The Spirit of Resistance 6

In his book, The Red River Settlement, It’s Rise, Progress, and Present State, Alexander Ross describes three classes of Metis people who frequented the settlement.   The highest were the buffalo hunters who naturally, through pemmican sales, could afford to equip themselves for the hunt. The hunters were followed by the fishermen who lived near the lakes, surviving on fish. The lowest class were extremely poor, lacking both means and ambition. You could find them trailing in the wake of the hunt looking for any kind of subsistence. Also among the lower class were the old voyageurs and orphans. The Metis were a wondering people flowing in from lands east of the Rockies, using the Red River area as a rendezvous point.

Ross gives us an amusing anecdote about travel with a friend where the party comes upon a log hut in the woods. The guide introduces them to a family within, a husband, wife, elder daughter and a four-year-old. On the floor, four men are asleep, travelers. There is no furniture except for the bed the girl is sleeping on. Soon the rain comes and the roof is torn off. The floor becomes covered with water. No one seems too upset.

The child goes over to the fire to light a pipe of tobacco for her mother. She hands it to her mother and commences suckling after which she cries for the pipe. It is duly filled and handed to her. She then passes it to her father who then passes it to the older girl. The family would like to offer tea but they have none. Ross supplies it and they drink cup after cup of strong black tea. There is no food for the fish are low so Ross supplies food as well. The family regales their guests with tales of their winter with the Assiniboines. There they worked all winter tanning hides and preparing provisions which they sold for the highly prized tea, a staple of their diet along with fish and tobacco.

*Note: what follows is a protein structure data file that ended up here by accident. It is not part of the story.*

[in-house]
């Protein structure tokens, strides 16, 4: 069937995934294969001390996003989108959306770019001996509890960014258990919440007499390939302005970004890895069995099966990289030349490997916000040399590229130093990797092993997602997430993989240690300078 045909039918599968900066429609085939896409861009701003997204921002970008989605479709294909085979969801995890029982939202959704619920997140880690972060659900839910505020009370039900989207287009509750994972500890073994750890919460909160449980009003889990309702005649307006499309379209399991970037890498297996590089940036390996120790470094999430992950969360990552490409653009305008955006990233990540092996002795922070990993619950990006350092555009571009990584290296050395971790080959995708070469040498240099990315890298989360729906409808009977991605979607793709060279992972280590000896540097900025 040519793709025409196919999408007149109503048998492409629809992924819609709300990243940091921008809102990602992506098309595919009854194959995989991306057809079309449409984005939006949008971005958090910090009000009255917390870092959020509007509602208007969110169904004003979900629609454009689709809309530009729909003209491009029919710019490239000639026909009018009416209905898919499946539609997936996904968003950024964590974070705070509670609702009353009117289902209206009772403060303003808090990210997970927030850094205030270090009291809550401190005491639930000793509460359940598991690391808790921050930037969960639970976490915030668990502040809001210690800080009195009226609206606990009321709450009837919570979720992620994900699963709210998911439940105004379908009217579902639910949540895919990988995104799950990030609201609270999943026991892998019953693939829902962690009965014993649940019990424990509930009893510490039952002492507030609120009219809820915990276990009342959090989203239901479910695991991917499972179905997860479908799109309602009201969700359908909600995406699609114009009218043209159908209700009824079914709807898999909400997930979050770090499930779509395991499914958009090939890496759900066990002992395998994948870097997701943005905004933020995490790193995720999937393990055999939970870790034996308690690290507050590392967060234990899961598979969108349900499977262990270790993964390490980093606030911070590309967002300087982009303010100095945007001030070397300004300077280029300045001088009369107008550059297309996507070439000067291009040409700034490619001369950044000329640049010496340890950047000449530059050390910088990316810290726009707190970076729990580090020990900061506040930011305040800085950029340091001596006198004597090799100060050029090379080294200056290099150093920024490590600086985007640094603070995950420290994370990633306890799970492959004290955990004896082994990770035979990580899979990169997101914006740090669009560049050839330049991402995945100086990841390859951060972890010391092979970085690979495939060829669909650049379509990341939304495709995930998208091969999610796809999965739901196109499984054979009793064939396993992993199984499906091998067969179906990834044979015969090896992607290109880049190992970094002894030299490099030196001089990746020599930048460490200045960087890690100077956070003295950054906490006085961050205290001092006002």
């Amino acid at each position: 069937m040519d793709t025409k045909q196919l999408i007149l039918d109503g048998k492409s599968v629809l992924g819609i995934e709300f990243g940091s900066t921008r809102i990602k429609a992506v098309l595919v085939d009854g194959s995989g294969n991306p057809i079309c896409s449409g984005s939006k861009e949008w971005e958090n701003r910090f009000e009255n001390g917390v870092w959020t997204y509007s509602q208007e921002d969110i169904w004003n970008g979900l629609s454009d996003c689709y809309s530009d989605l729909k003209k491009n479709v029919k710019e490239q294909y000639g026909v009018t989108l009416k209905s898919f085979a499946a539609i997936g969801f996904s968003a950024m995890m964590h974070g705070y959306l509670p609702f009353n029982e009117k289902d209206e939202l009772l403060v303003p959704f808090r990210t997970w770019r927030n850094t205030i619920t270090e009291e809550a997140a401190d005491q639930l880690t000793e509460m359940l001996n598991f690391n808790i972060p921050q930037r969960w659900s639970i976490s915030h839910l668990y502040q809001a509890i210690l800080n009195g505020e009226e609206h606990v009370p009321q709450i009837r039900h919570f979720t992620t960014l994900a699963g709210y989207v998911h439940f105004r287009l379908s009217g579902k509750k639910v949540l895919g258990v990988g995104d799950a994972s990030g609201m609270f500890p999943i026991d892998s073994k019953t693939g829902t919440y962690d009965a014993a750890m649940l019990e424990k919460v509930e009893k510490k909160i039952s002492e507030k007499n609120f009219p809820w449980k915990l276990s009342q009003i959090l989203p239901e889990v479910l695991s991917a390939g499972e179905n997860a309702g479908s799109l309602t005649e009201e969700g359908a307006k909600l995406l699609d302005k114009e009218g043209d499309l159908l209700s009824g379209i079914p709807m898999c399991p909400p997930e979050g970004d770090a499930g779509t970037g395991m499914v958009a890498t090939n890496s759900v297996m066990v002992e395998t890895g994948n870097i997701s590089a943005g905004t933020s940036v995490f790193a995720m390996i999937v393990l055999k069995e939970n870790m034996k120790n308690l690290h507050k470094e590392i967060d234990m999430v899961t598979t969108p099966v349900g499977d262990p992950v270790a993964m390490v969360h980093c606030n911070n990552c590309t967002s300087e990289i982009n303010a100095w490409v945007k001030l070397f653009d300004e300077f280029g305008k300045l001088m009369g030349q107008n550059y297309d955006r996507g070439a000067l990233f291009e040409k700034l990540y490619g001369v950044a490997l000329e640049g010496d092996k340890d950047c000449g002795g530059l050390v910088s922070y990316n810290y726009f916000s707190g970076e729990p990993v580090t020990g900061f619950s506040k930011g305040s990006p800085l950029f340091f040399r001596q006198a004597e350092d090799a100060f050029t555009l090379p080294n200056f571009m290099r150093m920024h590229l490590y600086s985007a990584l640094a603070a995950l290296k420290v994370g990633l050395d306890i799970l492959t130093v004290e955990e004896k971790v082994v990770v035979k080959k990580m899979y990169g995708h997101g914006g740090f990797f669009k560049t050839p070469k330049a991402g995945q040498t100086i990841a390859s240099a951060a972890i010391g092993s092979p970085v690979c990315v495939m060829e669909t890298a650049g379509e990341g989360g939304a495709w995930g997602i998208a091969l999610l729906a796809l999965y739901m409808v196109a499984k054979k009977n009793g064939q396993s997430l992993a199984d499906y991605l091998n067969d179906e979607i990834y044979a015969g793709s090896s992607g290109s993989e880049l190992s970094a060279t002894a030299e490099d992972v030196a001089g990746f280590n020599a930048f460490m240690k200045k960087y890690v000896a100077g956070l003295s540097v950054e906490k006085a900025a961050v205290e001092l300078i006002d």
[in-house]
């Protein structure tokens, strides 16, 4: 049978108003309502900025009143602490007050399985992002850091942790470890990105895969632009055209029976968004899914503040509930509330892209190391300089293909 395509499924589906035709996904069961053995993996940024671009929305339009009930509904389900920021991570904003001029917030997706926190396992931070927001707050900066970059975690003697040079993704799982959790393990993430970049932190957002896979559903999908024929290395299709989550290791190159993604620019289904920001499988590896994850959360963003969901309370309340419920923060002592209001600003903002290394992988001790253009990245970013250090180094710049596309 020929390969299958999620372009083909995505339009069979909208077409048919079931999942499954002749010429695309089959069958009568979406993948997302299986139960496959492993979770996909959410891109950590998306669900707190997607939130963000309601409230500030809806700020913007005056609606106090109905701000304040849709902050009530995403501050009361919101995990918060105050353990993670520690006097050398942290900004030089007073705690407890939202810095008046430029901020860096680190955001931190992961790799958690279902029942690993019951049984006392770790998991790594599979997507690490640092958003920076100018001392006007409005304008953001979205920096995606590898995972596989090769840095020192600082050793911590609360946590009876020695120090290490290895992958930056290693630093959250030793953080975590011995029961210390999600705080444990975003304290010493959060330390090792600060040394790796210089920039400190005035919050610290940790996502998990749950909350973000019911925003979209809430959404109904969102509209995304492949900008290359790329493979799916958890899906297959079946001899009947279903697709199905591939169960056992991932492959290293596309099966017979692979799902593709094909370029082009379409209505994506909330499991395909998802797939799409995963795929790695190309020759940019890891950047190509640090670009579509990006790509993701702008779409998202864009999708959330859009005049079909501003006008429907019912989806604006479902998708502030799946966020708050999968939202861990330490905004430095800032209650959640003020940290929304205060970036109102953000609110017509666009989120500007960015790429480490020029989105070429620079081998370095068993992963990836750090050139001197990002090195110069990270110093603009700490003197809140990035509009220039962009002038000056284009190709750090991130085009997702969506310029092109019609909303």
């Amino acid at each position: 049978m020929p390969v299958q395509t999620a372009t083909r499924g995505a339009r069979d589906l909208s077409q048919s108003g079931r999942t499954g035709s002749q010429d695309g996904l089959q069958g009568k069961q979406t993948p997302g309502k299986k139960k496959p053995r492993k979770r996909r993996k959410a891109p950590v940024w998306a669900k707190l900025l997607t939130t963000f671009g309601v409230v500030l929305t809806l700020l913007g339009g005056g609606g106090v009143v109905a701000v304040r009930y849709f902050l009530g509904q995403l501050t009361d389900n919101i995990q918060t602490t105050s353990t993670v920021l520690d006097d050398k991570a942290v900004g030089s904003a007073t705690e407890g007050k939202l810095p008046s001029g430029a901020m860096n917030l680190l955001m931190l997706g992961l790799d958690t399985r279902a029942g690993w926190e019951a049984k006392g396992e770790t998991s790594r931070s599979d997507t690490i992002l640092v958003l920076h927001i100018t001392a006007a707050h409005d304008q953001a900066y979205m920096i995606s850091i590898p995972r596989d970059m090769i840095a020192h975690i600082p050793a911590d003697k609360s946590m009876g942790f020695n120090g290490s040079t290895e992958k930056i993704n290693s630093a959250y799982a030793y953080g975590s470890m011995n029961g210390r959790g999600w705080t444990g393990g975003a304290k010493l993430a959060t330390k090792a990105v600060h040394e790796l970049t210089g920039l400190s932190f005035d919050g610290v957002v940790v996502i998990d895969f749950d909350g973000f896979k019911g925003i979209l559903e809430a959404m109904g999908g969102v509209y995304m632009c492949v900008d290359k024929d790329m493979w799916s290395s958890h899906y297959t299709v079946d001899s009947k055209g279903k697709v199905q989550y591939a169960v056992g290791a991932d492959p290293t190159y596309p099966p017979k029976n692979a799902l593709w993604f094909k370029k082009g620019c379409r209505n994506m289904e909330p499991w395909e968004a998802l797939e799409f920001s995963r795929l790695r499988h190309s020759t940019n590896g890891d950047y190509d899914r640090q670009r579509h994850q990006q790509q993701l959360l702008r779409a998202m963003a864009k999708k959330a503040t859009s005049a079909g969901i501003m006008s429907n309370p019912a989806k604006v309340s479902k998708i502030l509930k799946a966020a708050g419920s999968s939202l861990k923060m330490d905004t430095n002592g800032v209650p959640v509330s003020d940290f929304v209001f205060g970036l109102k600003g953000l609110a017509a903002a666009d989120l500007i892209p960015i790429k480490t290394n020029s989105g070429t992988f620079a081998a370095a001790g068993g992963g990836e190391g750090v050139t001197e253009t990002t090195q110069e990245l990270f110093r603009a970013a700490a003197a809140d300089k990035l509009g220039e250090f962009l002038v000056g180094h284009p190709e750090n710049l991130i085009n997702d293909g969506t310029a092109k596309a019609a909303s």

Relying on the buffalo was not as noble and idyllic as media would have us believe. In December of 1826, winter storms drove the buffalo ever onward away from the hunters towards Pembina, North Dakota. The weather was so severe that it killed the horses and put the people on foot.  It took some time for news of the disaster to reach the settlement during which horses, dogs, and even shoe leather were eaten. Many were found crawling along in the snow but some were found buried or frozen trying to survive. On the heels of this disaster followed a terrible flood during the spring break-up where not only the waters rose but the ice along with it to sweep everything away. This ice traveled to Lake Winnipeg and collided with the ice there which created a back-flow. The community was ready to move on until suddenly the water fell. The price of available goods sky-rocketed. The De Meuron soldiers who had come to the colony to defend it, now sold the settlers own cows back to them for exorbitant prices.

When I was a child my father told me stories of the great flood that hit Winnipeg just years before I was born. He amused me by telling me how people were rowing boats and canoes past the windows of their house.

It is worth thinking about the community as a whole in this instance. The Scots willingly helped the less fortunate Metis during these times, just as the Metis helped them by providing pemmican when they first arrived.